Music | Review: Ali thrills; Ghostface Killah, not so much at Harry O’s. | Music | Salt Lake City Weekly

Music | Review: Ali thrills; Ghostface Killah, not so much at Harry O’s. 

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Let me start off by saying that I grew up in Park City—lived there pretty much my whole life. Despite the enormous amounts of development that I have seen in my (relatively) short lifespan, it still retains a certain amount of small-town charm that’s hard to overcome. It’s not uncommon to run into your kindergarten teacher at a grocery store or restaurant and she’ll still recognize you and ask about your family. It’s what Green Acres would be if it was covered with snow eight months out of the year.


That familiarity is also the reason why I don’t go to bars or clubs up there. The Park City scene is just teeming with people you knew from high school who haven’t gotten over the supposed “coolness” of it (cool like paying twice as much for drinks and watching 30-year-old ladies dress like 16-year-olds). Call me old-fashioned, but I take no pleasure in watching well-known LDS classmates get shit-faced or in seeing the valedictorian dry-hump some well-groomed choch—they’re just awkward situations that I’m better off avoiding.


But when Ghostface (or any ex-Wu Tang) comes callin’ you have to answer. When a publicist offered up a plus-1 entrance to Hip Hop Live tour at Harry O’s on Wednesday, Nov. 7, suddenly all my principles went out the window.


Around 10:45, the Rhythm Roots Allstars took the stage and proved to be the perfect warm-up band. A 10-piece from LA, they pummeled out a brief-yet-obligatory set of salsa-y music that had managed to steal the attention of an audience transfixed on the dancing Scary Hoes. They were very talented, technically, but I don’t think a career in the “perfect warm-up band” is something artists generally tend to strive for. Looking around, I could tell that the audience was eating it up, but since most of them looked dangerously underage, I assume that they were just happy to not have their IDs taken away.


Those PC kids are clever, I know.


Brother Ali was the first rapper to perform, with the Allstars as his back-up band. I have to say I was a little skeptical when I saw the 30-ish, overweight, albino rapper take the stage, but he unleashed what was to be the night’s most captivating performance. With a ferocity that white-rappers seem to feel they have to possess to compete in the hip-hop world (see Sage Francis), Ali’s nonstop flow ranged from angry to less-angry. Between songs, he would pay homage to the world of hip-hop, obviously excited to share the stage with his personal icons. Before his voice could give out (and it was on its way) he left us with a touching song about his kid. The emotion and sincerity was so high that he left the stage to the crowd chanting “ALI, ALI!”


I want to take this moment digress. A couple years ago, I had the opportunity to see comedian Tracy Morgan for free in Santa Clara. His Brian Fellows was one of my favorite SNL characters at the time, so you can imagine my excitement. It might have been a bad night for him, but it turned out to be the least funny performance I have ever seen. I’m as politically-incorrect as the next guy, but his set made up of “cumming on the ass” and retard jokes just came off as mean-spirited. I felt taken advantage of, like he destroyed every perception of him I had. I’m still baffled by how funny he is on 30 Rock. Anyway, seeing Ghostface Killah reminded me of that night.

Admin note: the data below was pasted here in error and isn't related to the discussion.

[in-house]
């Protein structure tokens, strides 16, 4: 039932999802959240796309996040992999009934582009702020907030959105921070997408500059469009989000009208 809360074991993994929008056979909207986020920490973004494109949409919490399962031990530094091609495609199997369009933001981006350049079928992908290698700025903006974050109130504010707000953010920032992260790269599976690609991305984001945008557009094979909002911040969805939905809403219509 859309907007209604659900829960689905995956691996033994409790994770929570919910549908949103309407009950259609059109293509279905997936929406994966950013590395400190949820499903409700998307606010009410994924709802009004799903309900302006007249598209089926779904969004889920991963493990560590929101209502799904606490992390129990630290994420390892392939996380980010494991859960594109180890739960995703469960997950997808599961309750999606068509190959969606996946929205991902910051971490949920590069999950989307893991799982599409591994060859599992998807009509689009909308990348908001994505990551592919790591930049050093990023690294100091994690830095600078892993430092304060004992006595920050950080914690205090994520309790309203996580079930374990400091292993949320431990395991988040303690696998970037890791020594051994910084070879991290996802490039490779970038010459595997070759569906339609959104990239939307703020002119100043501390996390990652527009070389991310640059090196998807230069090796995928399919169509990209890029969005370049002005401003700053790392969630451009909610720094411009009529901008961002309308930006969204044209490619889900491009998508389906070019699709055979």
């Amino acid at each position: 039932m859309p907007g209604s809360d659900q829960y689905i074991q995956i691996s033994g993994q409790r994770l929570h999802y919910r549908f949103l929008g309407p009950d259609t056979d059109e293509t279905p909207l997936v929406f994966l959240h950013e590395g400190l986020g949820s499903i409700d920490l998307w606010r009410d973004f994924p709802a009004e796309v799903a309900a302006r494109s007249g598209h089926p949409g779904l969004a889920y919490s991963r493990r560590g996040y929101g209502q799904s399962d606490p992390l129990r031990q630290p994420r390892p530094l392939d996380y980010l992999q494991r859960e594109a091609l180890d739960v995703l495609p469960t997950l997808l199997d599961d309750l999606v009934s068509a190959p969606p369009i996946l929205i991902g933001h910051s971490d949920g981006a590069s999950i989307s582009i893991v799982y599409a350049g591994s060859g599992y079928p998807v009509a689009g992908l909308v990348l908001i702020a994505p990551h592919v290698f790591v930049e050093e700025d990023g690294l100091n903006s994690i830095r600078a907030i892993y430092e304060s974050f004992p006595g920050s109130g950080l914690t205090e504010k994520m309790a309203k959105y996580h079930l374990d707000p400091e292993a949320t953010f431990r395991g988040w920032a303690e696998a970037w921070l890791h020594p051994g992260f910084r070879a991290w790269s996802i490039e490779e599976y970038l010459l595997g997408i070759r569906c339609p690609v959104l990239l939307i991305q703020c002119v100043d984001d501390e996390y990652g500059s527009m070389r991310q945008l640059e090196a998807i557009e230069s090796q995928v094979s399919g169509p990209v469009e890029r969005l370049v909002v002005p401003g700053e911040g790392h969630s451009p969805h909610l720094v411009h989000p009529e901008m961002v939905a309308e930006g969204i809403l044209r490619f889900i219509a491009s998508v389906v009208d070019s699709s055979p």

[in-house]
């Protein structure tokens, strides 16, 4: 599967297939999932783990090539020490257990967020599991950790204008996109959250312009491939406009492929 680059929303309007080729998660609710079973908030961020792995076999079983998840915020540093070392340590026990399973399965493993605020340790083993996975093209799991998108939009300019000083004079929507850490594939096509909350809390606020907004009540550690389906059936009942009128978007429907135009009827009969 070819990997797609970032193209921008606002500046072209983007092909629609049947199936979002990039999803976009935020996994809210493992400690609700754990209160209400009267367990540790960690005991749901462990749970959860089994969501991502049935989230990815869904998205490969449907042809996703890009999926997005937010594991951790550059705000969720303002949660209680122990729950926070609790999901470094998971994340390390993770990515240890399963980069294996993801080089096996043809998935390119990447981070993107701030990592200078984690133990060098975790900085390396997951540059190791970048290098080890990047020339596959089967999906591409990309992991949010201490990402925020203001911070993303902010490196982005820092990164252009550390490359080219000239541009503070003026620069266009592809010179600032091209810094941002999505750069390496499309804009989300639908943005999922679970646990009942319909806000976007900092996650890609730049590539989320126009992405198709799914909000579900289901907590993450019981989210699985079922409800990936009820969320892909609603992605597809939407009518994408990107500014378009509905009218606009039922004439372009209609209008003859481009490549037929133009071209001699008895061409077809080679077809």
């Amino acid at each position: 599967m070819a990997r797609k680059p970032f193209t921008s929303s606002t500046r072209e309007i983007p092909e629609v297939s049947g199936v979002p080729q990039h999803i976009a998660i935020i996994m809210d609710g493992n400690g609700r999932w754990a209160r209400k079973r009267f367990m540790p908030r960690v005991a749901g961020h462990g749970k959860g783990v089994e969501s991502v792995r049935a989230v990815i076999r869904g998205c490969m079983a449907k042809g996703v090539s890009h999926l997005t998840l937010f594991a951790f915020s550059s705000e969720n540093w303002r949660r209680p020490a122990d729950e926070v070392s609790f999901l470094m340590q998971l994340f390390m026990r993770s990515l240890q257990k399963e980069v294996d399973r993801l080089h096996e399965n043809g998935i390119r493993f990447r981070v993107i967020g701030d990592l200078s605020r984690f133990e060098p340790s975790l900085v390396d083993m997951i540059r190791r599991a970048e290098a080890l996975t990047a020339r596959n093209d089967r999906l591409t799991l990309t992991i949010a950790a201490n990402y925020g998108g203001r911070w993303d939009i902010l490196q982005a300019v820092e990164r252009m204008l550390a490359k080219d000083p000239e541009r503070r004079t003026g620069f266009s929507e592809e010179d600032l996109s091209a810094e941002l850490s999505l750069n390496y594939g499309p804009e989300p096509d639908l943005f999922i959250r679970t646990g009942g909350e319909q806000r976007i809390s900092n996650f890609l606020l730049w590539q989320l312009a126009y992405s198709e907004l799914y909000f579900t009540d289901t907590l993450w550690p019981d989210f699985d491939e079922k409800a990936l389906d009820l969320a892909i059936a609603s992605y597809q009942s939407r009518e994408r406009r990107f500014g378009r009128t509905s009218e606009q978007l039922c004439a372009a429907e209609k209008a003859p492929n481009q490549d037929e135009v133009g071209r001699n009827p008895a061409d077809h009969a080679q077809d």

Ghostface came out to a crowd ready to throw themselves at him; Ali had revved us up and all Ghostface had to do was deliver. One by one, a posse of rappers emerged on stage until Ghostface had three or four other rappers onstage with him. Maybe it was supposed to remind the audience of an ensemble, like Wu-Tang, but it just came off as an unfocused effort. Ghostface often relied on this other emcees to carry the songs while he chimed in every once in awhile—and they weren’t that good. If you’ve ever been to a karaoke performance where there are more than three people onstage, then you’ll know what I’m talking about: everybody’s shouting over each other in one blurred, sloppy chant.


They would often start songs, maybe playing a verse or two before getting sidetracked trying to make the crowd chant “Wu-Tang Clan ain’t nothing ta fuck wit!” They would play Wu-Tang medleys, mix them with an ODB song and then maybe turn it into half of a Ghostface song. I think maybe they played three complete songs during the grating set, including unnecessarily long between-song banter. Somehow it took Ghostface around five minutes to tell the story of how “greedy bitches stole my cookies” before launching into the song “Greedy Bitches.” He would hold songs while making ridiculous requests to the light guy (“I just want red! None of this blinking shit!”). The crowd grew wary and had noticeably thinned by the time Ghostface finished. Even the Allstars looked lost, which confirms my belief that having a live band backing rappers isn’t always a good thing.


The tragic thing is, Ghostface’s album Fishscale is ill by all definitions. It would be unfair to suspect that such an amazing album came about by accident, but it’s hard not to think that after his performance last night.


Anyway, Rakim was good, but we didn’t stay through his whole set. It’s hard to get back into the groove after such a major disappointment, so we said goodnight to the Scary Hoes and made our way out the door, but not before recognizing one of the doormen as a former-PC football player. Ugh.

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About The Author

Ryan Bradford

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